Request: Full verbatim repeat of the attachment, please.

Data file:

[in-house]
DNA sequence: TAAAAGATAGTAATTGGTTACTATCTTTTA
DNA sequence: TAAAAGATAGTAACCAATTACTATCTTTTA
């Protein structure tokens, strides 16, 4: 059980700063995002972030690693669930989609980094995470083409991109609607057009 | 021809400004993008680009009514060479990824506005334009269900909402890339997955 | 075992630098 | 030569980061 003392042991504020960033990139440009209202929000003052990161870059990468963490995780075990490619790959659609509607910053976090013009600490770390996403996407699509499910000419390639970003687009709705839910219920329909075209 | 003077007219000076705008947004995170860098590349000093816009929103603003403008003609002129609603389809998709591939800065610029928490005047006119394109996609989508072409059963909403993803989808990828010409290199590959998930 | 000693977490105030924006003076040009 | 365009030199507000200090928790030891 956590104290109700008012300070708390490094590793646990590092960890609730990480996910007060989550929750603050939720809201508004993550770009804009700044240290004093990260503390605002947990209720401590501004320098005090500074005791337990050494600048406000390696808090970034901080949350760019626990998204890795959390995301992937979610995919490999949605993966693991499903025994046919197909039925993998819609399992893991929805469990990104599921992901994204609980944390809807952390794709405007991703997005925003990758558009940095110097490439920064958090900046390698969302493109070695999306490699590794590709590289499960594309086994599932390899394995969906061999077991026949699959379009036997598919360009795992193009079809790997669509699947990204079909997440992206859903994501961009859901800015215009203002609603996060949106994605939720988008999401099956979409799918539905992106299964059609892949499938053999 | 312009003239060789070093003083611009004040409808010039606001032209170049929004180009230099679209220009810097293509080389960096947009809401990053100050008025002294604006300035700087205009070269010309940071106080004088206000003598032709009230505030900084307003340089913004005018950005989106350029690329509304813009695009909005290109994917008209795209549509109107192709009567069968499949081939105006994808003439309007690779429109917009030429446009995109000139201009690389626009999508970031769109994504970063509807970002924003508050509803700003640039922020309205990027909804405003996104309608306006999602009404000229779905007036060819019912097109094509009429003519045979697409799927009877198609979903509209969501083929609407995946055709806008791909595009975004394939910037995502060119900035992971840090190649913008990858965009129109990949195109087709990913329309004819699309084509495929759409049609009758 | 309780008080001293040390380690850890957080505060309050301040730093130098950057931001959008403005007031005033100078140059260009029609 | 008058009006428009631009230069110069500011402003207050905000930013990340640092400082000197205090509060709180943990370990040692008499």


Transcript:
[in-house]
DNA sequence: TAAAAGATAGTAATTGGTTACTATCTTTTA
DNA sequence: TAAAAGATAGTAACCAATTACTATCTTTTA
């Protein structure tokens, strides 16, 4: 059980700063995002972030690693669930989609980094995470083409991109609607057009 | 021809400004993008680009009514060479990824506005334009269900909402890339997955 | 075992630098 | 030569980061 003392042991504020960033990139440009209202929000003052990161870059990468963490995780075990490619790959659609509607910053976090013009600490770390996403996407699509499910000419390639970003687009709705839910219920329909075209 | 003077007219000076705008947004995170860098590349000093816009929103603003403008003609002129609603389809998709591939800065610029928490005047006119394109996609989508072409059963909403993803989808990828010409290199590959998930 | 000693977490105030924006003076040009 | 365009030199507000200090928790030891 956590104290109700008012300070708390490094590793646990590092960890609730990480996910007060989550929750603050939720809201508004993550770009804009700044240290004093990260503390605002947990209720401590501004320098005090500074005791337990050494600048406000390696808090970034901080949350760019626990998204890795959390995301992937979610995919490999949605993966693991499903025994046919197909039925993998819609399992893991929805469990990104599921992901994204609980944390809807952390794709405007991703997005925003990758558009940095110097490439920064958090900046390698969302493109070695999306490699590794590709590289499960594309086994599932390899394995969906061999077991026949699959379009036997598919360009795992193009079809790997669509699947990204079909997440992206859903994501961009859901800015215009203002609603996060949106994605939720988008999401099956979409799918539905992106299964059609892949499938053999 | 312009003239060789070093003083611009004040409808010039606001032209170049929004180009230099679209220009810097293509080389960096947009809401990053100050008025002294604006300035700087205009070269010309940071106080004088206000003598032709009230505030900084307003340089913004005018950005989106350029690329509304813009695009909005290109994917008209795209549509109107192709009567069968499949081939105006994808003439309007690779429109917009030429446009995109000139201009690389626009999508970031769109994504970063509807970002924003508050509803700003640039922020309205990027909804405003996104309608306006999602009404000229779905007036060819019912097109094509009429003519045979697409799927009877198609979903509209969501083929609407995946055709806008791909595009975004394939910037995502060119900035992971840090190649913008990858965009129109990949195109087709990913329309004819699309084509495929759409049609009758 | 309780008080001293040390380690850890957080505060309050301040730093130098950057931001959008403005007031005033100078140059260009029609 | 008058009006428009631009230069110069500011402003207050905000930013990340640092400082000197205090509060709180943990370990040692008499």